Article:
Americans in and out of government have relied on media and popular culture to construct the national identity, frame debates on military interventions, communicate core values abroad, and motivate citizens around the world to act in prescribed ways. During the late 19th century, as the United States emerged as a world power and expanded overseas, Americans adopted an ethos of worldliness in their everyday lives, even as some expressed worry about the nation’s position on war and peace. During the interwar period of the 1920s and 1930s, though America failed to join the League of Nations and retreated from foreign engagements, the nation also increased cultural interactions with the rest of the world through the export of motion pictures, music, consumer products, food, fashion, and sports. The policies and character of the Second World War were in part shaped by propaganda that evolved from earlier information campaigns. As the United States confronted communism during the Cold War, the government sanitized its cultural weapons to win the hearts and minds of Americans, allies, enemies, and nonaligned nations. But some cultural producers dissented from America’s “containment policy,” refashioned popular media for global audiences, and sparked a change in Washington’s cultural-diplomacy programs. An examination of popular culture also shows how people in the “Third World” deftly used the media to encourage superpower action. In the 21st century, activists and revolutionaries can be considered the inheritors of this tradition because they use social media to promote their political agendas. In short, understanding the roles popular culture played as America engaged the world greatly expands our understanding of modern American foreign relations.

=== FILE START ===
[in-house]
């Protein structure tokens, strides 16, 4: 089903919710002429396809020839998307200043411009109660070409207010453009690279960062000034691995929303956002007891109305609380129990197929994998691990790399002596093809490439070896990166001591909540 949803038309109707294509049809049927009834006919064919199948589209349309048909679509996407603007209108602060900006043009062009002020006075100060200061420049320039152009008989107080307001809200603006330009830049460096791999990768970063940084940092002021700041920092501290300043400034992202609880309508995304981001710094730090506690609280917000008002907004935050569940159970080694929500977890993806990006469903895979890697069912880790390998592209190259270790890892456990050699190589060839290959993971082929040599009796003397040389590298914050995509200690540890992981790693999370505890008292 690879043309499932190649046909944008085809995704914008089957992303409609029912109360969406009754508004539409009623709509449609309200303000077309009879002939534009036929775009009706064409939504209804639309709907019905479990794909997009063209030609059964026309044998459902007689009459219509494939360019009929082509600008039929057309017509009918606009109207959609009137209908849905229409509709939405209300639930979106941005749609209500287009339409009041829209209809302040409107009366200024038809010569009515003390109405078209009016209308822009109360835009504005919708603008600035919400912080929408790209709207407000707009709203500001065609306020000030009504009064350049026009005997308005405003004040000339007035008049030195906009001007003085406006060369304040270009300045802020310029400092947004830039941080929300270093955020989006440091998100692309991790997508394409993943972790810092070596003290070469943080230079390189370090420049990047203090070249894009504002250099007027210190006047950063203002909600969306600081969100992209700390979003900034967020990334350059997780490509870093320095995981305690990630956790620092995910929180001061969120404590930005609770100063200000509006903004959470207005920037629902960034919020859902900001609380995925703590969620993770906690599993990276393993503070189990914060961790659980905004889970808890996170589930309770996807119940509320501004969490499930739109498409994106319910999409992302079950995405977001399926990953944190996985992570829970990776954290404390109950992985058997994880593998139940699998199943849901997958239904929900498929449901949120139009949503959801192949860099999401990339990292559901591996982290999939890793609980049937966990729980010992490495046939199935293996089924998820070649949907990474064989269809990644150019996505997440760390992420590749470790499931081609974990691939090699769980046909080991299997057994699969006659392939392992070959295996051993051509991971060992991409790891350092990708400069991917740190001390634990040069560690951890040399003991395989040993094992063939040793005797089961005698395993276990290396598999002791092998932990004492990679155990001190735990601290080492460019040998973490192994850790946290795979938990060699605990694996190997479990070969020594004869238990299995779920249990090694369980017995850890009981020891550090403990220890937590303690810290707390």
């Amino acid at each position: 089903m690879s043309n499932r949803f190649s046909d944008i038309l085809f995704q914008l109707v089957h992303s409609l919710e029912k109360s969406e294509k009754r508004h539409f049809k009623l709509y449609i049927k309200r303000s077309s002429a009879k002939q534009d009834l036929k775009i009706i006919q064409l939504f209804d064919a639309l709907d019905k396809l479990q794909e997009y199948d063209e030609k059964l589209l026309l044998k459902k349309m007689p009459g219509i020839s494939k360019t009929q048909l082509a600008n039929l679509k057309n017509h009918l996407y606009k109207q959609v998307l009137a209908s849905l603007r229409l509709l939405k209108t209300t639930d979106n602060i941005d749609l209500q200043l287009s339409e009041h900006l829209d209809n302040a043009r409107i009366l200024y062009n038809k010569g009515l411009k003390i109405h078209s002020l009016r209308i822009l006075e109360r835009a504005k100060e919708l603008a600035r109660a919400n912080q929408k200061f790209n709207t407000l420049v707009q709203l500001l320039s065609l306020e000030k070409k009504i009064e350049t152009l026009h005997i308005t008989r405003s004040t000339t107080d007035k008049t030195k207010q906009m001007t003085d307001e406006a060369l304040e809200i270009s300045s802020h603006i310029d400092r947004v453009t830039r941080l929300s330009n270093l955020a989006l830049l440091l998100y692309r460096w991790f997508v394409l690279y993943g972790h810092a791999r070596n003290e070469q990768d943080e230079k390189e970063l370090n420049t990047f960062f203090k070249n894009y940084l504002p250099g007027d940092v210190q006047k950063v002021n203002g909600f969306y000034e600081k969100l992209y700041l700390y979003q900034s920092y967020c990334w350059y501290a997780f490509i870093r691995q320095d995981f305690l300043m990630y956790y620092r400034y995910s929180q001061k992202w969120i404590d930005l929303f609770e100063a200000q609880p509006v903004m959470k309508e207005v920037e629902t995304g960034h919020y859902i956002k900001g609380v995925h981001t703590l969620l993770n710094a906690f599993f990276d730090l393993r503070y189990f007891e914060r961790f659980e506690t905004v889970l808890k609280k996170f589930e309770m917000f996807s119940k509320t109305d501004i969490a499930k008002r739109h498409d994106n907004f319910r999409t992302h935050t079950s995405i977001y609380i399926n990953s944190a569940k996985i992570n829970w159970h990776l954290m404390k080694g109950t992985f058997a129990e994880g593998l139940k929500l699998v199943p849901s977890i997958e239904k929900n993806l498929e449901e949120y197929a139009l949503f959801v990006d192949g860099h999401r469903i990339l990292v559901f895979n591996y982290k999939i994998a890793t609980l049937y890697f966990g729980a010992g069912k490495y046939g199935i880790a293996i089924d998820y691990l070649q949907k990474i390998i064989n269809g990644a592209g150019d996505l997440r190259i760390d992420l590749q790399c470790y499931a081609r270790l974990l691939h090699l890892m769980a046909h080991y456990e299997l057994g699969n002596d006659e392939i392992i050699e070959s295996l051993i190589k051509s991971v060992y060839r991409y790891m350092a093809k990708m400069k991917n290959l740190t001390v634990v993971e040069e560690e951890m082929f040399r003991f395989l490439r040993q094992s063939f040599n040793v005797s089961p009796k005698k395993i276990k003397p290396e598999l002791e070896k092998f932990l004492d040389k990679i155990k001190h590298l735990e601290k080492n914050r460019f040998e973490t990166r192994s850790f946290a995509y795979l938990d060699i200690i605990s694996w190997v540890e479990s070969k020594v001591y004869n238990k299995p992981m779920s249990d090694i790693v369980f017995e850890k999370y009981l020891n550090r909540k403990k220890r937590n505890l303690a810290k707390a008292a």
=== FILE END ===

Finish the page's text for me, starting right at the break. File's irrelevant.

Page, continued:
Andrew J. Falk
The impact of LGBTQ (lesbian, gay, bisexual, transgender, and queer) issues on U.S. foreign relations is an understudied area, and only a handful of historians have addressed these issues in articles and books. Encounters with unexpected and condemnable (to European eyes) sexual behaviors and gender comportment arose from the first European forays into North America. As such, subduing heterodox sexual and gender expression has always been part of the colonizing endeavor in the so-called New World, tied in with the mission of civilizing and Christianizing the indigenous peoples that was so central to the forging of the United States and pressing its territorial expansion across the continent. These same impulses accompanied the further U.S. accumulation of territory across the Pacific and the Caribbean in the late 19th century, and they persisted even longer and further afield in its citizens’ missionary endeavors across the globe. During the 20th century, as the state’s foreign policy apparatus grew in size and scope, so too did the notions of homosexuality and transgender identity solidify as widely recognizable identity categories in the United States. Thus, it is during the 20th and 21st centuries, with ever greater intensity as the decades progressed, that one finds important influences of homosexuality and gender diversity on U.S. foreign policy: in immigration policies dating back to the late 19th century, in the Lavender Scare that plagued the State Department during the Truman and Eisenhower presidencies, in more contemporary battles between religious conservatives and queer rights activists that have at times been exported to other countries, and in the increasing intersections of LGBTQ rights issues and the War on Terror that has been waged primarily in the Middle East since September 11, 2001.